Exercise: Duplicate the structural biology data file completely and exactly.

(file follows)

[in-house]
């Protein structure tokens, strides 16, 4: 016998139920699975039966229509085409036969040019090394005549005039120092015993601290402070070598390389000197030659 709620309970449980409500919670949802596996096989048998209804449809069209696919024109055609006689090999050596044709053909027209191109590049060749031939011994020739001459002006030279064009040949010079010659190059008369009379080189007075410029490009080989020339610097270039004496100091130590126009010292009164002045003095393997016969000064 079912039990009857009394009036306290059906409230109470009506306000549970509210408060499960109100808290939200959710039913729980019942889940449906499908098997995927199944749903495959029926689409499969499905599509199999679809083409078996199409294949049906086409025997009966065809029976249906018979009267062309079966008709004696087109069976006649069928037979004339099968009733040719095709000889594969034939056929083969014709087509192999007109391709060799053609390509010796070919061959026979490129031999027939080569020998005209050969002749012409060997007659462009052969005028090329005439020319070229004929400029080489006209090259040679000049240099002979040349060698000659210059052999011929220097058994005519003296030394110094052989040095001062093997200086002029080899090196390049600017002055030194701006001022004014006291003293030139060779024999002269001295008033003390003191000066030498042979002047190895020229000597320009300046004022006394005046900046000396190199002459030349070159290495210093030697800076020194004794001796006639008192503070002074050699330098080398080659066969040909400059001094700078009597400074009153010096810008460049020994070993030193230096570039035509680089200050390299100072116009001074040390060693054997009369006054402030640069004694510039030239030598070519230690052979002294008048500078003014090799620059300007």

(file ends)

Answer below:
[in-house]
């Protein structure tokens, strides 16, 4: 016998139920699975039966229509085409036969040019090394005549005039120092015993601290402070070598390389000197030659 709620309970449980409500919670949802596996096989048998209804449809069209696919024109055609006689090999050596044709053909027209191109590049060749031939011994020739001459002006030279064009040949010079010659190059008369009379080189007075410029490009080989020339610097270039004496100091130590126009010292009164002045003095393997016969000064 079912039990009857009394009036306290059906409230109470009506306000549970509210408060499960109100808290939200959710039913729980019942889940449906499908098997995927199944749903495959029926689409499969499905599509199999679809083409078996199409294949049906086409025997009966065809029976249906018979009267062309079966008709004696087109069976006649069928037979004339099968009733040719095709000889594969034939056929083969014709087509192999007109391709060799053609390509010796070919061959026979490129031999027939080569020998005209050969002749012409060997007659462009052969005028090329005439020319070229004929400029080489006209090259040679000049240099002979040349060698000659210059052999011929220097058994005519003296030394110094052989040095001062093997200086002029080899090196390049600017002055030194701006001022004014006291003293030139060779024999002269001295008033003390003191000066030498042979002047190895020229000597320009300046004022006394005046900046000396190199002459030349070159290495210093030697800076020194004794001796006639008192503070002074050699330098080398080659066969040909400059001094700078009597400074009153010096810008460049020994070993030193230096570039035509680089200050390299100072116009001074040390060693054997009369006054402030640069004694510039030239030598070519230690052979002294008048500078003014090799620059300007």